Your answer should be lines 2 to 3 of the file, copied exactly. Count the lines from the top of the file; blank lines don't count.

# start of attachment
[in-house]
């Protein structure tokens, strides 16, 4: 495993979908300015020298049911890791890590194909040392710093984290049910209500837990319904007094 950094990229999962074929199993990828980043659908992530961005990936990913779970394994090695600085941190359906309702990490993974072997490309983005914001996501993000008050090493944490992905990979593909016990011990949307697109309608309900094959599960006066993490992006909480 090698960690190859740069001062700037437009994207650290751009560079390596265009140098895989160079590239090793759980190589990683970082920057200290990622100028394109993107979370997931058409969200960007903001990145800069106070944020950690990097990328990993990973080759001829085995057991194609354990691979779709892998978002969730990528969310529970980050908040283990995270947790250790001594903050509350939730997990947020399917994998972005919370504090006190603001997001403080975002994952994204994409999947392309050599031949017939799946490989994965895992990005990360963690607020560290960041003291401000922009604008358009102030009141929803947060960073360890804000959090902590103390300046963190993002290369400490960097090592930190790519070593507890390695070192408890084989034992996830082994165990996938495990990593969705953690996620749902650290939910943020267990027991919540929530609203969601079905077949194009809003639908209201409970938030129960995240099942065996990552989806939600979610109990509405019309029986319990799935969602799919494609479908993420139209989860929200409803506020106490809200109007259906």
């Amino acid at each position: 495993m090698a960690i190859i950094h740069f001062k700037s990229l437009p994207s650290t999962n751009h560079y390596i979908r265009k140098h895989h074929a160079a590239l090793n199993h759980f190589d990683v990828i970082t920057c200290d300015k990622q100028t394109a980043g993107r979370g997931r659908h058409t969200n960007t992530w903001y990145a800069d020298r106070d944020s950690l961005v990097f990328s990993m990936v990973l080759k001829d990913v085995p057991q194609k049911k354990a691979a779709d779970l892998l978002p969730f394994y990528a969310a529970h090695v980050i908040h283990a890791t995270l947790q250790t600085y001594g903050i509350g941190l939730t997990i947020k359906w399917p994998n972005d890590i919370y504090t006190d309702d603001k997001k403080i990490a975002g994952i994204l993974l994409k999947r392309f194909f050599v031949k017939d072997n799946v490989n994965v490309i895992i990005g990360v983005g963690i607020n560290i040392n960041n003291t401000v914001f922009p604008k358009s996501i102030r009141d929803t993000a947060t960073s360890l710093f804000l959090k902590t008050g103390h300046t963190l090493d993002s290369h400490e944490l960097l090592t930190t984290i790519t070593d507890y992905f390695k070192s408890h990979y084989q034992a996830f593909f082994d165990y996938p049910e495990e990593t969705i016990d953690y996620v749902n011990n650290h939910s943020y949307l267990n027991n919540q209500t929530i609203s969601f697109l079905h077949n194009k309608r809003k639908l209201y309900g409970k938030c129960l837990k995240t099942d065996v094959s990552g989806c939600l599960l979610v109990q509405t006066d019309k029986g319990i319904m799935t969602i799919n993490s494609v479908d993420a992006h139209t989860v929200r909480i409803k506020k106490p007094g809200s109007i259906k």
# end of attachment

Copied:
């Protein structure tokens, strides 16, 4: 495993979908300015020298049911890791890590194909040392710093984290049910209500837990319904007094 950094990229999962074929199993990828980043659908992530961005990936990913779970394994090695600085941190359906309702990490993974072997490309983005914001996501993000008050090493944490992905990979593909016990011990949307697109309608309900094959599960006066993490992006909480 090698960690190859740069001062700037437009994207650290751009560079390596265009140098895989160079590239090793759980190589990683970082920057200290990622100028394109993107979370997931058409969200960007903001990145800069106070944020950690990097990328990993990973080759001829085995057991194609354990691979779709892998978002969730990528969310529970980050908040283990995270947790250790001594903050509350939730997990947020399917994998972005919370504090006190603001997001403080975002994952994204994409999947392309050599031949017939799946490989994965895992990005990360963690607020560290960041003291401000922009604008358009102030009141929803947060960073360890804000959090902590103390300046963190993002290369400490960097090592930190790519070593507890390695070192408890084989034992996830082994165990996938495990990593969705953690996620749902650290939910943020267990027991919540929530609203969601079905077949194009809003639908209201409970938030129960995240099942065996990552989806939600979610109990509405019309029986319990799935969602799919494609479908993420139209989860929200409803506020106490809200109007259906």
């Amino acid at each position: 495993m090698a960690i190859i950094h740069f001062k700037s990229l437009p994207s650290t999962n751009h560079y390596i979908r265009k140098h895989h074929a160079a590239l090793n199993h759980f190589d990683v990828i970082t920057c200290d300015k990622q100028t394109a980043g993107r979370g997931r659908h058409t969200n960007t992530w903001y990145a800069d020298r106070d944020s950690l961005v990097f990328s990993m990936v990973l080759k001829d990913v085995p057991q194609k049911k354990a691979a779709d779970l892998l978002p969730f394994y990528a969310a529970h090695v980050i908040h283990a890791t995270l947790q250790t600085y001594g903050i509350g941190l939730t997990i947020k359906w399917p994998n972005d890590i919370y504090t006190d309702d603001k997001k403080i990490a975002g994952i994204l993974l994409k999947r392309f194909f050599v031949k017939d072997n799946v490989n994965v490309i895992i990005g990360v983005g963690i607020n560290i040392n960041n003291t401000v914001f922009p604008k358009s996501i102030r009141d929803t993000a947060t960073s360890l710093f804000l959090k902590t008050g103390h300046t963190l090493d993002s290369h400490e944490l960097l090592t930190t984290i790519t070593d507890y992905f390695k070192s408890h990979y084989q034992a996830f593909f082994d165990y996938p049910e495990e990593t969705i016990d953690y996620v749902n011990n650290h939910s943020y949307l267990n027991n919540q209500t929530i609203s969601f697109l079905h077949n194009k309608r809003k639908l209201y309900g409970k938030c129960l837990k995240t099942d065996v094959s990552g989806c939600l599960l979610v109990q509405t006066d019309k029986g319990i319904m799935t969602i799919n993490s494609v479908d993420a992006h139209t989860v929200r909480i409803k506020k106490p007094g809200s109007i259906k």